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2016 is set to last one additional second


Posted on Thursday, 29 December, 2016 | Comment icon 21 comments

A single additional second will be added at the end of the month. Image Credit: CC BY 2.0 Derek Key
The final minute of the final hour of December 31st, 2016 will be 61, rather than 60 seconds long.
The time adjustment, which will be applied to countries which use Coordinated Universal Time, is designed to offset the time that has been lost due to the planet's slowing rotation.

"This extra second, or leap second, makes it possible to align astronomical time, which is irregular and determined by Earth's rotation, with UTC which is extremely stable and has been determined by atomic clocks since 1967," the Paris Observatory, which houses the International Earth Rotation and Reference Systems Service (IERS), said in a statement.

"The sequence of dates of the UTC second markers will be: 2016 December 31 23h 59m 59s, 2016 December 31 23h 59m 60s, 2017 January 1, 0h 0m 0s."


Source: Phys.org | Comments (21)

Tags: Second, Minute

Recent comments on this story
Comment icon #12 Posted by Peter B on 31 December, 2016, 1:56
By a variety of methods. For example, careful measuring of the passage of time, and understanding the interactions of the Earth, Moon and Sun, and by looking carefully at old fossils (in particular, those which show daily and annual effects, such as tidal rhythmites (layers of sand and silt laid down in estuaries)). It's quite normal and been known to us for more than a century: https://en.wikipedia.org/wiki/Tidal_acceleration
Comment icon #13 Posted by Nnicolette on 31 December, 2016, 3:31
You're kidding right? An extra second for the earth to reach the same exact point in orbit was determined by looking at old fossils? Fascinating.
Comment icon #14 Posted by Peter B on 31 December, 2016, 3:45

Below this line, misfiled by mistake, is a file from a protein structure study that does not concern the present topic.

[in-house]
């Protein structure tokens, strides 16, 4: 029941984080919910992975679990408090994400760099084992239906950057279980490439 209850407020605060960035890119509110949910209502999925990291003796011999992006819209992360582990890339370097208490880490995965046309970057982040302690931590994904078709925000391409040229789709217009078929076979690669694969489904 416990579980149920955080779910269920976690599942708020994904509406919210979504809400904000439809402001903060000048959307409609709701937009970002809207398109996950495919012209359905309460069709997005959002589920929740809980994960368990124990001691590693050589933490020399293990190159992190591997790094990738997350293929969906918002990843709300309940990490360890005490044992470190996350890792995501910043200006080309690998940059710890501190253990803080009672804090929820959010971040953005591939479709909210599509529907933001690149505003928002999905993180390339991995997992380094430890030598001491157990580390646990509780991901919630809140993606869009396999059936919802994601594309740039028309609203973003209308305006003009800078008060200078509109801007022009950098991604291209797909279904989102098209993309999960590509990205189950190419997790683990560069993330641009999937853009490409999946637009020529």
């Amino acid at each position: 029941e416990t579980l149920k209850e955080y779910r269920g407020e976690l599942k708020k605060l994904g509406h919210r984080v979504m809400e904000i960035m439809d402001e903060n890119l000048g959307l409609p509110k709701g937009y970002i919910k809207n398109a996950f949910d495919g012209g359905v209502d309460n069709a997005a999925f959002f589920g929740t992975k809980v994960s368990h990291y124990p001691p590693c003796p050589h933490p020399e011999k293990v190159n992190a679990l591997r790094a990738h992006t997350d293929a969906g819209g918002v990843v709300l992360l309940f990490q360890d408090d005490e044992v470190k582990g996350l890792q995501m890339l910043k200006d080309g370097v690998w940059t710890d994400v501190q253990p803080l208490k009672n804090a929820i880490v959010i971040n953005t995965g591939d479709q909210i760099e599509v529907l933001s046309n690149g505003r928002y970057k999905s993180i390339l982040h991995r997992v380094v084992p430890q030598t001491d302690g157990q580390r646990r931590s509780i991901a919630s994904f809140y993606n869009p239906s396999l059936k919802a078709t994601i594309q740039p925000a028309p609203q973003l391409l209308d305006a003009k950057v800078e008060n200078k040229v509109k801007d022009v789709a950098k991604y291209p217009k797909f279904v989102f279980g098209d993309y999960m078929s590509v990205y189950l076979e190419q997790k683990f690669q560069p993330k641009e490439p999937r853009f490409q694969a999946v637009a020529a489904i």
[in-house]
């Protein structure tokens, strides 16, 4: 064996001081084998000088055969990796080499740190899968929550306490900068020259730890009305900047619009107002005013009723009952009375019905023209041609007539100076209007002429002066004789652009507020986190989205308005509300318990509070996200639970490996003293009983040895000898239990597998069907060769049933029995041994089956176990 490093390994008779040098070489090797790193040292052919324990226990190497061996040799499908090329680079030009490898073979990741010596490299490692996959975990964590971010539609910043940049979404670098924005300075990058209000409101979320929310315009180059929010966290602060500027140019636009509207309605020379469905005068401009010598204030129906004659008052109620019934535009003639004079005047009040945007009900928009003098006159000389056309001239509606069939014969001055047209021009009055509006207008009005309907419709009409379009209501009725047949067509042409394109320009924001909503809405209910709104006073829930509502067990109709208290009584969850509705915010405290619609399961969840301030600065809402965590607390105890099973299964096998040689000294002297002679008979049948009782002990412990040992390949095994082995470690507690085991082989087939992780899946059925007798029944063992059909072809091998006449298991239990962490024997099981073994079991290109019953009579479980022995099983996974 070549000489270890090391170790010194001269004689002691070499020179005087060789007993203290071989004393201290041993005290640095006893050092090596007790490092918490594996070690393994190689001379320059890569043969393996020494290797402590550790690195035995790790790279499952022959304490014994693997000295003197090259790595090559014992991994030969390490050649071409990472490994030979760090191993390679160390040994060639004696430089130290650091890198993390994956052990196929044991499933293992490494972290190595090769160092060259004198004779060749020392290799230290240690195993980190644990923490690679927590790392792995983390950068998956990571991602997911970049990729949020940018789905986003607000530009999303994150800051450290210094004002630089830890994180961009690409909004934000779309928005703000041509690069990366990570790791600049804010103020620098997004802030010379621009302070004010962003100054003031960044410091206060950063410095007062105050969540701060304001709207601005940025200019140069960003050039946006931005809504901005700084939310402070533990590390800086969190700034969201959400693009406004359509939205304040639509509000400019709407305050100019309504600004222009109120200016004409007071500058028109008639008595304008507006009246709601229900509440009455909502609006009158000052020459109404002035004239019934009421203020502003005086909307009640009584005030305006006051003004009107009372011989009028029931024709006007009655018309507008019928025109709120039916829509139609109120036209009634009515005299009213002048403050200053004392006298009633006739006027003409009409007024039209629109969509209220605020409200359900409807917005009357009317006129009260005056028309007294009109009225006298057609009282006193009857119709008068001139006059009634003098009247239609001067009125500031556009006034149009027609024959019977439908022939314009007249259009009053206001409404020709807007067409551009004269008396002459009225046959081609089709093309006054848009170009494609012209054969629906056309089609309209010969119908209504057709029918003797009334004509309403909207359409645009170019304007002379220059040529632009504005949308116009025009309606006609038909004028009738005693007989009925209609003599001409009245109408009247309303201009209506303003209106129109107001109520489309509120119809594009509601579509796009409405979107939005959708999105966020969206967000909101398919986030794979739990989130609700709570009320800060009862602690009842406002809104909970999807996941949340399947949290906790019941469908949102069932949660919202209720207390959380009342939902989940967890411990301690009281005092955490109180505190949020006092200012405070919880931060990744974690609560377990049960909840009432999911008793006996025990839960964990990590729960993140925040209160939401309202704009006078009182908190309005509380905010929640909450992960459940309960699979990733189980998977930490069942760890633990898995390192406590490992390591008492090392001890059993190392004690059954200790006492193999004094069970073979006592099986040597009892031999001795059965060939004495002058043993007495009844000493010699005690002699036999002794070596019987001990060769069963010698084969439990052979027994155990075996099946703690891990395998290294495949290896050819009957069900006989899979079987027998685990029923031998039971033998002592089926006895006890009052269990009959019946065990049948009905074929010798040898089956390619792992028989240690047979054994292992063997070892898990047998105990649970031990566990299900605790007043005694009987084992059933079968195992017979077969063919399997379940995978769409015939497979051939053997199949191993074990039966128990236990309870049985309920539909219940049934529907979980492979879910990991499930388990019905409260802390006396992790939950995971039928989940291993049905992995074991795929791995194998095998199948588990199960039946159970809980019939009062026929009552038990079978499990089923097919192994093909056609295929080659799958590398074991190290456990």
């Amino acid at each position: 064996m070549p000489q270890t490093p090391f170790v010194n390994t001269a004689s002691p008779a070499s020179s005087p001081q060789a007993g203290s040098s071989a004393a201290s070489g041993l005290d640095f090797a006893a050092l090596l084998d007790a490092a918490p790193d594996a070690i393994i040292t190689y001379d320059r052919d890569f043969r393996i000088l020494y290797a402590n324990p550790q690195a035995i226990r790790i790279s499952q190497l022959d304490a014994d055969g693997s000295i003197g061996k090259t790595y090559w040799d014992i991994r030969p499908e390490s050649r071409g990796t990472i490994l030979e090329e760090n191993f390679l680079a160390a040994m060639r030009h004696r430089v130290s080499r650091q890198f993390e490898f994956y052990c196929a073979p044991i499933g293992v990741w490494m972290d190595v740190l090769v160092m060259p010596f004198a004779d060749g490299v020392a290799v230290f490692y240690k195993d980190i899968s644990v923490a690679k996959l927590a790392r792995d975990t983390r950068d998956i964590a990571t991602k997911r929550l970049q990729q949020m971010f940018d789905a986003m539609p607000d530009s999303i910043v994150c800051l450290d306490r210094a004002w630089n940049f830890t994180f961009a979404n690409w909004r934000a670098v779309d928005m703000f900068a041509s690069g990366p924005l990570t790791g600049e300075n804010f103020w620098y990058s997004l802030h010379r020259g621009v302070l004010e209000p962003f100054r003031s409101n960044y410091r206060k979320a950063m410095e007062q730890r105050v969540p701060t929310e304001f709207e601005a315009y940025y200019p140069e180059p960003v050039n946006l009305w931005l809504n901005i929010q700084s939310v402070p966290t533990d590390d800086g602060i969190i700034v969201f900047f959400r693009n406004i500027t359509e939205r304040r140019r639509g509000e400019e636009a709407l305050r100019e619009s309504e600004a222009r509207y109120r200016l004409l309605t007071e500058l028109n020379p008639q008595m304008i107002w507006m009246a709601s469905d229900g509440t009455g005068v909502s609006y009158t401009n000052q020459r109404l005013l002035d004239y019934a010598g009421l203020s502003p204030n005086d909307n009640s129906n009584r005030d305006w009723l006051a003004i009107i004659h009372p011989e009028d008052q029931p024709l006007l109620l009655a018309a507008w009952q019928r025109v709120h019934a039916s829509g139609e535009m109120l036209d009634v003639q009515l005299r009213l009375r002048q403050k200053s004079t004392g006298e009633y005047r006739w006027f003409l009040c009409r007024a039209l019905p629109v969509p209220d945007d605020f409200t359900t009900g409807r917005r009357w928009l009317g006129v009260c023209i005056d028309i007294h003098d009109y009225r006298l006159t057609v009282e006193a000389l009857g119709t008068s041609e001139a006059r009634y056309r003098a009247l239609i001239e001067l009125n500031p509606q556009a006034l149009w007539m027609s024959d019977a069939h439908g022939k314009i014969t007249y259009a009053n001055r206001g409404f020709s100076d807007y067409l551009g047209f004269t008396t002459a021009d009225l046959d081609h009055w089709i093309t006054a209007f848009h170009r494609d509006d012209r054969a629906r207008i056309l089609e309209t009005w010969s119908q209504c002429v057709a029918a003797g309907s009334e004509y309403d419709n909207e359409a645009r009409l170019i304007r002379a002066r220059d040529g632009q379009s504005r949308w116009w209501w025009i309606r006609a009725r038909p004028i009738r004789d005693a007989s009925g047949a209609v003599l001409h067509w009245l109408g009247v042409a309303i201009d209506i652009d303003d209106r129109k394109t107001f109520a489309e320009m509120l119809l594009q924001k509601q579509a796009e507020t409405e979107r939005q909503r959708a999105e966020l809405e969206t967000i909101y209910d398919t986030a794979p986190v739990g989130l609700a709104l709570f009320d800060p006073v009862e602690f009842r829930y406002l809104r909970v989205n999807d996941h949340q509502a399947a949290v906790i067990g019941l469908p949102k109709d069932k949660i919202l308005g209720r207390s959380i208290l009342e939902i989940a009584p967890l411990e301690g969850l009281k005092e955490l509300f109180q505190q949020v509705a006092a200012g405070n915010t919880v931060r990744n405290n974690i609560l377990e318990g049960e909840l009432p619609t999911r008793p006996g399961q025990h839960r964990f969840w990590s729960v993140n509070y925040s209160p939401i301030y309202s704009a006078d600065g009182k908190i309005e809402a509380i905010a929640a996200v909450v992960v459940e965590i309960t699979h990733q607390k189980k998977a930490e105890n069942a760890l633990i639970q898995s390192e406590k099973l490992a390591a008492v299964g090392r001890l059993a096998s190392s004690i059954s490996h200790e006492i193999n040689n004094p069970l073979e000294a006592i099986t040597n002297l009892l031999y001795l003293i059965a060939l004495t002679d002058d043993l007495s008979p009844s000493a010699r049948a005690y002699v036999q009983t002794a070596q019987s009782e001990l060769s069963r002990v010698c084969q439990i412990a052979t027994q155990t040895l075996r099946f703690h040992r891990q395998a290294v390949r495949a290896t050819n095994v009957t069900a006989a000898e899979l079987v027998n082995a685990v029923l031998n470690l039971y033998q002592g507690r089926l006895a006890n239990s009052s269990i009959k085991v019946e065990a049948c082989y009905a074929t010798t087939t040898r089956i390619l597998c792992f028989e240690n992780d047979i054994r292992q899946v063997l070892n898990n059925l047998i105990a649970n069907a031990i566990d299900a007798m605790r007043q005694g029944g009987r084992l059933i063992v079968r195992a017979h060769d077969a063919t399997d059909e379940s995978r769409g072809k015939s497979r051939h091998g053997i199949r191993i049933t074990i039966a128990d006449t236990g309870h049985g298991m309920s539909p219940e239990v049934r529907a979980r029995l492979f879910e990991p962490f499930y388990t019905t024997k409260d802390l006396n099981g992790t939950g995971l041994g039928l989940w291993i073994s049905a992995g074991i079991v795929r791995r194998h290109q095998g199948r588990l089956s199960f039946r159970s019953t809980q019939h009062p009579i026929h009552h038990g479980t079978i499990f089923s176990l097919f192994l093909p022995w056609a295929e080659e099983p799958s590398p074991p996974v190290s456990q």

Yeah, no. The relationship isn't quite as direct as that. Nevertheless, there are fossils which show both daily and annual characteristics *, and they show that hundreds of millions of years ago the day was a few hours shorter than it is now, and that as a consequence there were more days in the year. * Tidal rhythmites are fossil deposits of silt and sand from ancient river estuaries. There are layers which show daily tidal changes, while groups of layers show changes over the course of a year. Examples of these from hundreds of millions of years ago show years with 400+ days. But yes, it is ... [More]
Comment icon #15 Posted by coolguy on 31 December, 2016, 6:06
Very cool for sure
Comment icon #16 Posted by danielost on 1 January, 2017, 17:41
normal
Comment icon #17 Posted by Rlyeh on 1 January, 2017, 18:26
Rotation is not the same as an orbit.
Comment icon #18 Posted by Nnicolette on 2 January, 2017, 2:23
Clearly. But an added second is a slight extension of the orbit and the same second each year should correspond with a particular place in the orbit. I hardly find fossils relevant to demonstrating this extra second of lag.
Comment icon #19 Posted by Rlyeh on 2 January, 2017, 3:39
How do you know the orbit has changed? In order to get to 1st Januarythe 31st of December needs to end.
Comment icon #20 Posted by danielost on 5 January, 2017, 23:05
the orbit hasn't changed, just the rotation. due to the pull by the moon.
Comment icon #21 Posted by Nnicolette on 6 January, 2017, 15:11
The rotation is a part of the orbit. An extra secod in time means it has slowed or else there wouldnt be time to fit the extra second in and still end up in the sae place.


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